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Yesterday I took Miranda to the annual "Special Kids Christmas Party" at the convention centre in downtown Vancouver. We weren't sure what to expect, as had never gone before, but decided to give it a try. The criterion to attend is that a family must have a child (or children) with special needs, and I think foster kids/kids living in poverty were also invited. Anyway, we arrived around 11 AM, right when it started. There was a pretty huge line-up for it, in which we happened to meet up with my friend Lindsay, a fellow rare disease mom. Lindsay had her ...

When to use the wheelchair?

December 14th, 2014

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Until May of 2014, my daughter Miranda had unbelievably good stamina for a kid with fibrodysplasia ossificans progressiva. Despite having quite a bit of FOP bone in her torso and arms, she could just go and go and GO and almost never needed to rest. But... Ever since my girl cracked her tibia (shin bone) after tripping on a chair this spring, and subsequently developed a piece of new bone in her left calf muscle, that golden period has been over. Yes, Miranda can still ambulate, but the need to walk on the ball of her foot makes her left ...

The FOP drug development forum

December 7th, 2014

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One of the hardest things about having a rare disease, generally speaking, is that there are few scientists interested in researching treatments for such ailments. If you're a keen medical science researcher itching to make your mark, chances are good that you'll end up working on something like cancer or diabetes, diseases affecting millions of people. And yet... Interestingly - and awesomely, I might add - there is an almost shockingly big number of researchers working on fibrodysplasia ossificans progressiva, my daughter's condition. In this way, FOP is very much an anomaly among rare disorders. Considering that FOP affects about 1 ...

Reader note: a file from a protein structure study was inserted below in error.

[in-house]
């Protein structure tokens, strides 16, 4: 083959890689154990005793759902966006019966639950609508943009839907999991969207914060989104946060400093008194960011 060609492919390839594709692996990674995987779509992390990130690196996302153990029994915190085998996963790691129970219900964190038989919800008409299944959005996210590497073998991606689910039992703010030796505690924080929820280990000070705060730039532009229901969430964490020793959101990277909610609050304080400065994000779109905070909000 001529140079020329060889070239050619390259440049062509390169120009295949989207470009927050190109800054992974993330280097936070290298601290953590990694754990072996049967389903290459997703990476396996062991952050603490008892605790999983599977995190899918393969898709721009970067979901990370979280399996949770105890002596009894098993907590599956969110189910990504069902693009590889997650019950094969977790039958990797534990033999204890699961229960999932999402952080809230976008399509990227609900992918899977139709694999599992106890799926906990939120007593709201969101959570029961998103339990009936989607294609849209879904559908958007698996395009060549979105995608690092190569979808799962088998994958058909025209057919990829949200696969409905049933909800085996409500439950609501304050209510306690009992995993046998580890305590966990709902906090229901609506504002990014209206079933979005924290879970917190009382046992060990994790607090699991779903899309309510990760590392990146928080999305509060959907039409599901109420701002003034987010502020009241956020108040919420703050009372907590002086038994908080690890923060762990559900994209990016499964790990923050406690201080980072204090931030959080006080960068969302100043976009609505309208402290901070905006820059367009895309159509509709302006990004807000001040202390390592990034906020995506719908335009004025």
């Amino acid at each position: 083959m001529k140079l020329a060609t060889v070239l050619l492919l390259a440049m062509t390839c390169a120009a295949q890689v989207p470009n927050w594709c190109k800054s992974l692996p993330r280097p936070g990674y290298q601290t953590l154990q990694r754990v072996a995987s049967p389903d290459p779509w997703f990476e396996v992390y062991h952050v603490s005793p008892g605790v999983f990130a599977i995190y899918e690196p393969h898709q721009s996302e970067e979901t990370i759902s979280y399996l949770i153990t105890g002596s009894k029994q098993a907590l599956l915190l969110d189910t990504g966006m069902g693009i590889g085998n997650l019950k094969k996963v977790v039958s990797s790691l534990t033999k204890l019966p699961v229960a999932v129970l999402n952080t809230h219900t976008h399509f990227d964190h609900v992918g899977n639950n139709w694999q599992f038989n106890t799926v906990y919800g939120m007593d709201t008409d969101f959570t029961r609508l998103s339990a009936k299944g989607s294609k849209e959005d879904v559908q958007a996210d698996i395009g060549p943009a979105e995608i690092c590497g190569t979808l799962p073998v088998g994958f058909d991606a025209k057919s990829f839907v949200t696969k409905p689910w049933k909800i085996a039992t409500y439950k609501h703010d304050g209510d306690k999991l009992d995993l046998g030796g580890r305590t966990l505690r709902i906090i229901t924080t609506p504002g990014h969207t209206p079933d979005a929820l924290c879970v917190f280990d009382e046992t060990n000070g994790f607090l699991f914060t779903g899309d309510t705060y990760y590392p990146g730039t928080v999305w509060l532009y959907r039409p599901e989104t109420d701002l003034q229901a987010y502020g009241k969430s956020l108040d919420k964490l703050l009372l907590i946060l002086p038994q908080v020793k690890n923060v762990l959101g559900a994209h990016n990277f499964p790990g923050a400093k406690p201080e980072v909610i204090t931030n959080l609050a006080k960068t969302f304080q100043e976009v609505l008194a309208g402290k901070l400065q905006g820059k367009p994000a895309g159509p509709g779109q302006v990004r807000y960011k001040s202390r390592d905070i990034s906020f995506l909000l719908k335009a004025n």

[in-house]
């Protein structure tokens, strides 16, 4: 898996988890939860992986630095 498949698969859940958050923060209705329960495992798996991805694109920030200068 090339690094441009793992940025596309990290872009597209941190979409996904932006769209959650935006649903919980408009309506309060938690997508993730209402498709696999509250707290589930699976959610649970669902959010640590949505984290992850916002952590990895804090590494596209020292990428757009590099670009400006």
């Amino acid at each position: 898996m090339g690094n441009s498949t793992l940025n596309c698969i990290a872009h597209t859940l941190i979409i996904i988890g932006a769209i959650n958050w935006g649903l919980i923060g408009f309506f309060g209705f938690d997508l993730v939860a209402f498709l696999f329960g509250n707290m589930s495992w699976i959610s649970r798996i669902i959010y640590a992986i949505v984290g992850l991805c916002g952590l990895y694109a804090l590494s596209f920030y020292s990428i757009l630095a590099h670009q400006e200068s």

Miranda’s gear, circa 2014

November 30th, 2014

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I've said it before - people with fibrodysplasia ossificans progressiva can do many of the things "typical" people do, but just maybe a bit differently. Sometimes that means using various tools, implements or special types of furniture. Recently we've encountered some good innovations in this regard, so for today's post, I thought "why not round up some of the things my daughter Miranda uses?" So, starting from maybe oldest to most recent, here are some useful bits and pieces we've gathered over the years... From the time Miranda was 3 years old, her arms have been quite restricted by FOP bone. ...

That first FOP moment…

November 23rd, 2014

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A short time ago, I got to know a family with a child who had been recently diagnosed with fibrodysplasia ossificans progressiva. As it happens, the FOP diagnosis coincided roughly (say, within about a year) of the child becoming noticeably symptomatic with FOP flare-ups. As often happens when I learn of new families, my internal musing turned to the fact that there are definitely a few different ways families experience the FOP diagnosis. It is absolutely NOT the same for everyone... For me, this is yet another one of the strange and fascinating things about FOP. My family's experience was pretty ...